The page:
We can start to define cranial osteopathy by looking into the origins of the words ‘cranial’ and ‘osteopathy’. Time for a quick lesson in etymology! ‘Cranial’, as you might know, comes from the Latin word for skull – ‘cranium’. However, the origin of the word ‘osteopathy’ might appear as more of a mystery. The word is the combination of the Greek words ‘osteon’ and ‘patheia’, which together translates as ‘disease of the bones’. Therefore, we can conclude that the term ‘cranial osteopathy’ has something to do with treatment of the human skull. Interesting, but not particularly helpful – let’s get a little more specific.
Cranial osteopathy is a form of osteopathic treatment that uses very gentle pressure to release stress throughout the body. While this type of osteopathy is most commonly used to treat the head, it can also involve other parts of the body such as the spine and the tailbone. Cranial osteopaths specialise in a medical practice called palpation, which is a (quite literally) hands on technique for checking the body for disease and illness. As a result, cranial osteopaths need to have a master sense of touch.
Cranial osteopaths are able to feel the subtle movements in our tissues that we cannot control. These movements were first discovered by Dr William G Sutherland in 1929. He referred to them as the Primary Respiratory Mechanism, although today they are more commonly known as the cranial rhythm. The cranial rhythm is measured as tiny expansions and contractions of the tissue structures in your head and body, almost as if your cranial and central nervous systems are breathing. While you would have never noticed it, these movements can occur between eight and 14 times a minute, and reflect the strength of your body’s self healing mechanism.
However, our cranial rhythm can be negatively affected by the various stresses and illnesses that we as humans all experience at some point throughout our lives. This can affect the flexibility of the muscles, ligaments and joints in your body – making you more vulnerable to further stress and injury in the future. Cranial osteopaths, therefore, use touch to detect whether a person’s cranial rhythm is at a healthy level, and will then treat the affected areas. Due to the subtle nature of these movements, cranial osteopaths will often have to go through years of training before they are able to feel these tiny pulsations consistently.
The human body is remarkable in its ability to self heal. Osteopaths work on the basis that if there are physical imbalances and strains in the body, it cannot heal itself effectively. Cranial osteopaths can help to activate the body’s ability to self heal by gently massaging the areas of the body where the cranial rhythm has been affected. Cranial osteopathy can be used to treat head and facial pain, stress, fatigue and overall ill health. Osteopaths will start off by listening to a patient’s symptoms and will then investigate the places in the person’s body that might be linked to these symptoms.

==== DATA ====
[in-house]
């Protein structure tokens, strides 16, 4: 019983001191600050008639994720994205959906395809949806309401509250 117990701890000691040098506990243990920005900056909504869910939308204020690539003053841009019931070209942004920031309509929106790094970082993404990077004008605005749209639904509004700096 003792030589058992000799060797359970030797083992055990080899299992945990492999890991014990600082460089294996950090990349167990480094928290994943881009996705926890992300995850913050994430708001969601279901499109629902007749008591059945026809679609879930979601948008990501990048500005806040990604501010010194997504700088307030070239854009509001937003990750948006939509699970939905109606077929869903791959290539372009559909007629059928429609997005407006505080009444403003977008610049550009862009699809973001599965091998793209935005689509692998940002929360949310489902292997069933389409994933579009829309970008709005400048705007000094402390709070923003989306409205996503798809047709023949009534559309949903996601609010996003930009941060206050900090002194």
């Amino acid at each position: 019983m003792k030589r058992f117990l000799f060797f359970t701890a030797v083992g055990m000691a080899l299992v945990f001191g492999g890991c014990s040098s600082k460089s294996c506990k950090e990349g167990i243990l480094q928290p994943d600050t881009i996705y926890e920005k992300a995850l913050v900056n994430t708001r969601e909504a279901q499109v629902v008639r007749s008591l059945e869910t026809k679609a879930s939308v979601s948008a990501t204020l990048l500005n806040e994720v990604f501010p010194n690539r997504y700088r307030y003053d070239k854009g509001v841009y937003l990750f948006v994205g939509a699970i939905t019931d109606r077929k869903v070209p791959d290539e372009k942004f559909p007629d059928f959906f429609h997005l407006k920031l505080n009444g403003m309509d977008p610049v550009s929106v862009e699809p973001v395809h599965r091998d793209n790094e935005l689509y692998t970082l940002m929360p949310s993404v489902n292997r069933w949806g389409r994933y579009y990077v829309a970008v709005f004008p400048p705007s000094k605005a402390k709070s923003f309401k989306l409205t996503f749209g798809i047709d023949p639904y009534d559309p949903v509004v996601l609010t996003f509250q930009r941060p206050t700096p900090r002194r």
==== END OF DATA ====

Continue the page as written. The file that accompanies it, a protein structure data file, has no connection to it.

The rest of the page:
By assessing the patient’s cranial rhythm in these areas, an osteopath can judge how well the patient’s body is working. They will then carefully massage the affected areas to restore the cranial rhythm to a normal level and improve blood circulation in the body. A further benefit of cranial osteopathy is that it can be deeply relaxing! The release of pent up tension and stress in the head and body can be a very enjoyable experience and can often lead to patients falling asleep while being treated.
The delicate nature of cranial osteopathy means that it is commonly used to treat newborn babies. During childbirth, a baby’s skull can be subject to tension and stress, especially if the baby was born through an assisted delivery or had a particularly fast birth. This can disrupt the new born baby’s cranial rhythm in the skull, and can lead to the baby experiencing discomfort for the next few weeks following their birth. This can often explain why a baby is constantly crying or is having difficulty feeding.
Cranial osteopathy can help to detect and resolve this discomfort by soothing the areas where the cranial rhythm has been interrupted. It has been found to help babies sleep, reduce colic (excessive crying) and increase their levels of comfort. There is no minimum age for the treatment; in fact, the earlier a baby is treated, the easier it is to resolve the strains in the baby’s skull. Therefore, if you are a parent (or a soon to be parent) of a newborn baby, bear this is mind as a possible solution to treating the various discomforts your baby may experience throughout the initial stages of their life.
Hopefully this article has been able to clearly explain cranial osteopathy and its benefits, without all the confusing medical jargon that often comes along with it. With Qured, you can book an appointment with one our osteopaths in London, who will come to your home to provide you with the treatment you need. If you want to experience the benefits of osteopathy, book an appointment through our website or the Qured app today.